Russia urged to open up its gas pipelines
By Arkady Ostrovsky in Moscow and Tom Catanin London
European members of the Group of Eight club of industrialised nations yesterday stepped up pressure on Russia to ratify the energy charter. This would require it to open its gas pipelines to independent producers.
Russia, hosting a meeting of G8 energy ministers to discuss energy security, also had to tone down its proposal, contained in a leaked draft communiqué for the St Petersburg summit in July, that the group as a whole back nuclear energy.
A statement released after a two-day meeting of G8 energy ministers said simply: "For those countries that wish, widescale development of safe and secure nuclear energy is crucial for . . . diversification of energy supplies."
France, the US and Canada have all enthusiastically backed Russian efforts to get the G8 to endorse an expansion of nuclear power.
But Germany, which has pledged to close down its own reactors, and Britain, which is reviewing its position, have opposed the G8 adopting a formal position on the matter. Japan, which suffered leaks from its nuclear plants in 1997 and 1999, is reported to have expressed reservations.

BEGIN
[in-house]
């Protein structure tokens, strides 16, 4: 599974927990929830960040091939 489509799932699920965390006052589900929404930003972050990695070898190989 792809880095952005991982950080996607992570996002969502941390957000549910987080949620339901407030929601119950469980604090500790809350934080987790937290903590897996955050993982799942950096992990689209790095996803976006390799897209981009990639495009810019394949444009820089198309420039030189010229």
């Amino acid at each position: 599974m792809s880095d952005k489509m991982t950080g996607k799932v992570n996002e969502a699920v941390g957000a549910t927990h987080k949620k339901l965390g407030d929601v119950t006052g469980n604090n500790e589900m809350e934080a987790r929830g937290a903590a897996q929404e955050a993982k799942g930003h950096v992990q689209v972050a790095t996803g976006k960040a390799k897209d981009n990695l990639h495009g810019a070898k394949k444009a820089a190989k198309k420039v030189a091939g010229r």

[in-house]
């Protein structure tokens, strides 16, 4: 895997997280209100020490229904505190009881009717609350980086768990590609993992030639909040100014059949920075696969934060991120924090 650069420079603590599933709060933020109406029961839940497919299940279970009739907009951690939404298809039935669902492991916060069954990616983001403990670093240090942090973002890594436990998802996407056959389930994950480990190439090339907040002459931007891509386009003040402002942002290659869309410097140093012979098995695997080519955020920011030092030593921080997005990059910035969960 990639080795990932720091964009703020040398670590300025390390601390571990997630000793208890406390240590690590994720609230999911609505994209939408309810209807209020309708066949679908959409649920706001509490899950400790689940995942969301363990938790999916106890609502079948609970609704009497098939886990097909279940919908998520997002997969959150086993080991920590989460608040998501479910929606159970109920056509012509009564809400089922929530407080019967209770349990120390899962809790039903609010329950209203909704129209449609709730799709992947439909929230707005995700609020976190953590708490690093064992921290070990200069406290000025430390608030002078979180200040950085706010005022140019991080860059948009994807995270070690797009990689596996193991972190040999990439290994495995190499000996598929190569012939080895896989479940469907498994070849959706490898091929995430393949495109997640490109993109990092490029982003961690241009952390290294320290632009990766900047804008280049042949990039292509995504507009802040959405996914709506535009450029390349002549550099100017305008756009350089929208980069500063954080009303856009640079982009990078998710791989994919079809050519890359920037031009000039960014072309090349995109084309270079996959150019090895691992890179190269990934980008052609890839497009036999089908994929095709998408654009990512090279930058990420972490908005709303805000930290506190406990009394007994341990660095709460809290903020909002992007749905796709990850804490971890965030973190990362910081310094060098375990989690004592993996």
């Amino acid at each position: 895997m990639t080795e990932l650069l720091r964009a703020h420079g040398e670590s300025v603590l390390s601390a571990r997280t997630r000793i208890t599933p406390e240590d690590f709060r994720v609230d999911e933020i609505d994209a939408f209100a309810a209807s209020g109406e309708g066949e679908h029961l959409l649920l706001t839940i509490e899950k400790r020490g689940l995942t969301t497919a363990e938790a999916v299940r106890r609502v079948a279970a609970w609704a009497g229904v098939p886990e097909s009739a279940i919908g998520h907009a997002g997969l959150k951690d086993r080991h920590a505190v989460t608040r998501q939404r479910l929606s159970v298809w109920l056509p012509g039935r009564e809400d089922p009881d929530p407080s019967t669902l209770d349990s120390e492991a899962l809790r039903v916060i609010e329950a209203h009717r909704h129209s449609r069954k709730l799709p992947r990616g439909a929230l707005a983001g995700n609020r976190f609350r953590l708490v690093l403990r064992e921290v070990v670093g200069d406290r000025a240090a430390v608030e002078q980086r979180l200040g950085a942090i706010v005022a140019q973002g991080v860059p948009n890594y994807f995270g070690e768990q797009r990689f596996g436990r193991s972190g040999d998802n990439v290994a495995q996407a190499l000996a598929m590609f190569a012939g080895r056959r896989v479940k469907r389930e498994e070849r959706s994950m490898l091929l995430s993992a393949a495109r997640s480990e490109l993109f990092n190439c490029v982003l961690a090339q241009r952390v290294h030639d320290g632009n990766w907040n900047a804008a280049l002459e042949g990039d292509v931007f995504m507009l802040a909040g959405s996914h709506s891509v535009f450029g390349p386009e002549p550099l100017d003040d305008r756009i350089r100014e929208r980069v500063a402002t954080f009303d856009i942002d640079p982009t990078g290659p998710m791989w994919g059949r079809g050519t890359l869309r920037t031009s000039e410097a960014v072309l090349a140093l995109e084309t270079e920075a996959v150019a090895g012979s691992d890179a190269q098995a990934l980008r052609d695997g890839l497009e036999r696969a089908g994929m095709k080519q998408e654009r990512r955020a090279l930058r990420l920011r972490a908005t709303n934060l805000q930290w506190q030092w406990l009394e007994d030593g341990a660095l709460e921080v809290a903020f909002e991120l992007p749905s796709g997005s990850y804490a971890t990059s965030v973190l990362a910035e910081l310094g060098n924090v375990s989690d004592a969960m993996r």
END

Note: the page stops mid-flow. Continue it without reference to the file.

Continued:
One diplomat said Russia had to deliver tangible results at the G8 summit in St Petersburg to repair the damage caused by its suspension of gas supplies to Ukraine in January. This disrupted supplies to a host of other European countries.
Alan Johnson, UK trade and industry secretary, told the FT he hoped Russia would ratify the energy charter. He said the G8 would also like to see more transparency by Russia on gas reserves and infrastructure.
The treaty provides for arbitration in case of a price dispute between countries and would stop Russia from simply suspending gas supplies to another country. But it would also require Russia to open its export gas pipelines to independent producers and third countries, such as Kazakhstan. Moscow is resisting liberalising export gas pipelines which are controlled by Gazprom, the country's gas monopoly.
Viktor Khristenko, Russia's energy minister, said that talks were being held in a Russia-EU format, "as these two sides have different approaches".
The EU wants Russia to open access to its pipelines and in return is prepared to allow Gazprom access to its home distribution markets. Russia so far has rejected the liberalisation of pipelines from the energy charter treaty but is prepared to let western companies take minority stakes in developing its natural resources.
"Negotiations are ongoing, the talk process is not simple, and if results are reached, this would open up the possibility of ratifying [the charter]," said Mr Khristenko.